David Dein wants time-keeping to be run independently of the on-field referee, after Arsenal played just 51 minutes of football against Newcastle United.
The Times report that the ball was in play for just 51 minutes and 23 seconds of Arsenal’s game against Newcastle United, four minutes less than the Premier League average this season.
David Dein, former Arsenal vice-chairman and current FA and Premier League ambassador, is pushing for a trial to be held with independent time-keeping and a countdown clock.
The countdown would be visible to fans and stopped every time there is a significant delay.
This is far from the first time such an idea has been raised. Previous proposals have generally included reducing the total length of a match, given current matches get nowhere near the full 90 minutes in actual playing time.
As mentioned above, the average for Premier League matches is around 55 minutes this season. That average is being dragged down by teams that waste time, so 60 minutes would probably be about right for a full game.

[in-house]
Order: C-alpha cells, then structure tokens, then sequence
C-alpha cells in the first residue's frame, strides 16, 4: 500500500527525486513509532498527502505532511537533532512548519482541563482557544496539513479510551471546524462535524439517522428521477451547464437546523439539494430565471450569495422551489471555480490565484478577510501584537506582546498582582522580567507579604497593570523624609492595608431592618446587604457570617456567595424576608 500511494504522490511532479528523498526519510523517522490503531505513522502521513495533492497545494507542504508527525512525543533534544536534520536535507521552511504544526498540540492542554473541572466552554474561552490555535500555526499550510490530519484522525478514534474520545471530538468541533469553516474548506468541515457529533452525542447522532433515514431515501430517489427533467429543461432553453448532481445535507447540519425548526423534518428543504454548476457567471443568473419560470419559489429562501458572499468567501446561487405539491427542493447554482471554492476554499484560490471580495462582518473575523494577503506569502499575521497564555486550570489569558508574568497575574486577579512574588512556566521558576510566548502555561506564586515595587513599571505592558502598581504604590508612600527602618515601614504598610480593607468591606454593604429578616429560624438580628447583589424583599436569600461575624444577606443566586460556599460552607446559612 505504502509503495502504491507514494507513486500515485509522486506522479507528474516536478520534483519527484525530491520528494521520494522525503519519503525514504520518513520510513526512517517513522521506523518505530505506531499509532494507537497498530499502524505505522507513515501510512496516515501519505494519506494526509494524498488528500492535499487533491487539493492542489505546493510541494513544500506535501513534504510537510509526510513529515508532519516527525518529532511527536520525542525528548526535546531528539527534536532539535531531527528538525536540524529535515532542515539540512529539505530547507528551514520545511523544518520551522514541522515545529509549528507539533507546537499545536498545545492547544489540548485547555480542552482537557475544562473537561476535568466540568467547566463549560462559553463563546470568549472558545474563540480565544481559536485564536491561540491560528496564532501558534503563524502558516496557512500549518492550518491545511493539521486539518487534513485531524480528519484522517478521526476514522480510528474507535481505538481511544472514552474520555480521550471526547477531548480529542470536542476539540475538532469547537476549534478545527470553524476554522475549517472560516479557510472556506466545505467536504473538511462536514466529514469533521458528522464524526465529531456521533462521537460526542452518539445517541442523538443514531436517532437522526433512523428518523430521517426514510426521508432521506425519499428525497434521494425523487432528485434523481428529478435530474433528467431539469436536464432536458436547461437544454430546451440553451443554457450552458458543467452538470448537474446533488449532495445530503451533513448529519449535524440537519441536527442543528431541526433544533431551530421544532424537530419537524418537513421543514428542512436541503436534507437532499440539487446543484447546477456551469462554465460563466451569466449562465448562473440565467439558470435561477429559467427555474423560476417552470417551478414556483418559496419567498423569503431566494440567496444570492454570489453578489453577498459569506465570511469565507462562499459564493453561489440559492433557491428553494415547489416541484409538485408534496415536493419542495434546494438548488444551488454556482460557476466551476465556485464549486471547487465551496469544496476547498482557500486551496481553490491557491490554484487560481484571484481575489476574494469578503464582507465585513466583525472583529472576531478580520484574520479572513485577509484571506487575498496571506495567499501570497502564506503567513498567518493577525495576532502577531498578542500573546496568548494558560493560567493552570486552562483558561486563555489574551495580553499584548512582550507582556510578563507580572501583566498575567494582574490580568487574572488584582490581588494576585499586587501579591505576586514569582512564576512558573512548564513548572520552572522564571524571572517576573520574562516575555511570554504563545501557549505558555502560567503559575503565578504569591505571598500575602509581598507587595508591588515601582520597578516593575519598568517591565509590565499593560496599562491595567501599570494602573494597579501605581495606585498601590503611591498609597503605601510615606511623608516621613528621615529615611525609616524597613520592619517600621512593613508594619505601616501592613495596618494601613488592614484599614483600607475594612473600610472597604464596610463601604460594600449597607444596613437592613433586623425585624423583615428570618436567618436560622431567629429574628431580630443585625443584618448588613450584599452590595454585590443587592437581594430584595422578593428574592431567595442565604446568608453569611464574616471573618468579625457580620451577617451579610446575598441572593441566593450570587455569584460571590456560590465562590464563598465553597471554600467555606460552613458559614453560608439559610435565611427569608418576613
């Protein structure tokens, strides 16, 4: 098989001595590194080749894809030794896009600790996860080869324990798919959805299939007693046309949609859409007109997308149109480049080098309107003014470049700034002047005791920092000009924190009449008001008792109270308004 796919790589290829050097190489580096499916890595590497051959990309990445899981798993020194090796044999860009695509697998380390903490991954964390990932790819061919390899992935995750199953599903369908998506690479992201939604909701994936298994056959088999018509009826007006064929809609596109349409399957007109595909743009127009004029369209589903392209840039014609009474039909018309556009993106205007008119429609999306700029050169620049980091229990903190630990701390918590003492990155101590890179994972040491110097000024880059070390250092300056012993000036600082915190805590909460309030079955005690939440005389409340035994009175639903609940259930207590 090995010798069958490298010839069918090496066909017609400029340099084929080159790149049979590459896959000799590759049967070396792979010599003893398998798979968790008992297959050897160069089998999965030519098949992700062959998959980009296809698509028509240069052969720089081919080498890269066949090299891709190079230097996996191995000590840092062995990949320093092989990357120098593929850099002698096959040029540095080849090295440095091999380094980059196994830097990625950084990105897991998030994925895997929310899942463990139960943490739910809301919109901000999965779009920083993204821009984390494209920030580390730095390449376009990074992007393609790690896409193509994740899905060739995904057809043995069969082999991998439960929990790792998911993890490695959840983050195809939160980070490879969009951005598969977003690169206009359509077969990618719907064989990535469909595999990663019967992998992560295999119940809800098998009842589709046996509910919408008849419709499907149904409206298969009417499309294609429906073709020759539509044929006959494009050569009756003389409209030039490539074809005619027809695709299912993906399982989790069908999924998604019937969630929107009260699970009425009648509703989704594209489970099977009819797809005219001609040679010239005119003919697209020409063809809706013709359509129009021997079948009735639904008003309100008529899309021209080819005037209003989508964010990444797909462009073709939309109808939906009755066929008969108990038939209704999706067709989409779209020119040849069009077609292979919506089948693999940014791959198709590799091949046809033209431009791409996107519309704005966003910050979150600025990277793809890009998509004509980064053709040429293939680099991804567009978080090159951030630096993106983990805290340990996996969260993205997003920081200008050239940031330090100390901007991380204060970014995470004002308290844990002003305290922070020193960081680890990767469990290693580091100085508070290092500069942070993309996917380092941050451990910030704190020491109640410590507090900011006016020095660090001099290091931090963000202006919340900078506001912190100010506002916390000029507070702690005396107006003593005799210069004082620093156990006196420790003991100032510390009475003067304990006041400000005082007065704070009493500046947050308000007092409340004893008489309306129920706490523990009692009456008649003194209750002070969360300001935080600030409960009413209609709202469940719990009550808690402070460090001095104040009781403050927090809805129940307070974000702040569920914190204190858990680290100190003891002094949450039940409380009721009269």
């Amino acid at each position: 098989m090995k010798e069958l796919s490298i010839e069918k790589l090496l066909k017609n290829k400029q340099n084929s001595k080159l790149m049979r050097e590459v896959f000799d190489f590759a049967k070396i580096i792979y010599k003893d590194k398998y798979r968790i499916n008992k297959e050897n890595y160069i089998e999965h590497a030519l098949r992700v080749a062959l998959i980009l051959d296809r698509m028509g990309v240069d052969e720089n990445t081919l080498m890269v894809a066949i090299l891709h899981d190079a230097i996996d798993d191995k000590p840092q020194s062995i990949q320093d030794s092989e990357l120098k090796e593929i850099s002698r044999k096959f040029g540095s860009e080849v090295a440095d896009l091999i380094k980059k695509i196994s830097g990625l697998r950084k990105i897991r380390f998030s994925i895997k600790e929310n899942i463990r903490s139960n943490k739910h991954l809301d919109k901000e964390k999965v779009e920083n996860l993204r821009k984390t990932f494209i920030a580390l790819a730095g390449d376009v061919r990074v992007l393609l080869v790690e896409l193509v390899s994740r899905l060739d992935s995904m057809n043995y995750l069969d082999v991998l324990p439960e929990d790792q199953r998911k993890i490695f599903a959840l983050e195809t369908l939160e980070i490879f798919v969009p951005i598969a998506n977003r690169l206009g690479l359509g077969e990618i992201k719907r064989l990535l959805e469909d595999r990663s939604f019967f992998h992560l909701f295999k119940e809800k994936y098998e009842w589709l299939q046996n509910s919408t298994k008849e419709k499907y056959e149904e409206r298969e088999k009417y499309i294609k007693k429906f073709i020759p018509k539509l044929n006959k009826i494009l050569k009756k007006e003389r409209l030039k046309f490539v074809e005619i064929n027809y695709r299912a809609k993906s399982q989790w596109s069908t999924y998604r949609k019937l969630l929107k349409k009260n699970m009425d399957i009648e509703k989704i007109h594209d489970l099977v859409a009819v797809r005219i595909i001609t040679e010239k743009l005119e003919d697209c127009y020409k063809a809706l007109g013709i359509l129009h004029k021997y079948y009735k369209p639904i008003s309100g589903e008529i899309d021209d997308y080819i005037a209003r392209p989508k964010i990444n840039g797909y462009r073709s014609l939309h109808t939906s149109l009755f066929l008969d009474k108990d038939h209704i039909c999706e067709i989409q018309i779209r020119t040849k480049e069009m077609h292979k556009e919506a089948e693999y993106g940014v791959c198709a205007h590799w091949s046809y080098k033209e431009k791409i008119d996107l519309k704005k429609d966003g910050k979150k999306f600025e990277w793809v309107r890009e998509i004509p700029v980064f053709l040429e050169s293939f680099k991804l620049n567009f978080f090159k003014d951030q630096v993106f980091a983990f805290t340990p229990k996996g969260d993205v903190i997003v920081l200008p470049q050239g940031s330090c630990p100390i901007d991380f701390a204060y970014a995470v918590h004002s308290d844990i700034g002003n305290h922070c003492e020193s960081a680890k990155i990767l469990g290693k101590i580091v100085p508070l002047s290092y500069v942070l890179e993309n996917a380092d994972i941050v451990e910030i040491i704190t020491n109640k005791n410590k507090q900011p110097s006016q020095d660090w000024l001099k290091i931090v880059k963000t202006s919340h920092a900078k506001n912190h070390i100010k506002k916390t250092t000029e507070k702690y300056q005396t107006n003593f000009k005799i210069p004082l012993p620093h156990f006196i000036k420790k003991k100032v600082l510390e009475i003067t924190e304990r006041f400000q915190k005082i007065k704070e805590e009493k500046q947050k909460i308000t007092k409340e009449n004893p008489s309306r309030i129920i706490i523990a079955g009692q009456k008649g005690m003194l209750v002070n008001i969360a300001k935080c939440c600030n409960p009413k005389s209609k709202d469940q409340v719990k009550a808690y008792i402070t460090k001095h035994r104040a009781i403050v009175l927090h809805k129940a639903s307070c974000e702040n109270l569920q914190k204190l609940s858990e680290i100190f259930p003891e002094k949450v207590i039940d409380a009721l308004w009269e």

Alternatively, you could keep 45-minute halves and only use the stop clock for major incidents – substitutions, injuries, and VAR reviews.
The problem with that is that it allows teams to take full minutes over goal-kicks and free-kicks and corners and throw-ins, as they do currently.
The only way to (almost) completely eradicate the impact of time-wasting is to use a stop-clock whenever the ball isn’t in play.
Teams would still be able to disrupt momentum by faking injuries and so on, but the time would restart with the same number of minutes remaining as before the disruption.
For now, until Dein manages to convince football’s lawmakers to trial the new system, we’re a long way off the problem actually being addressed.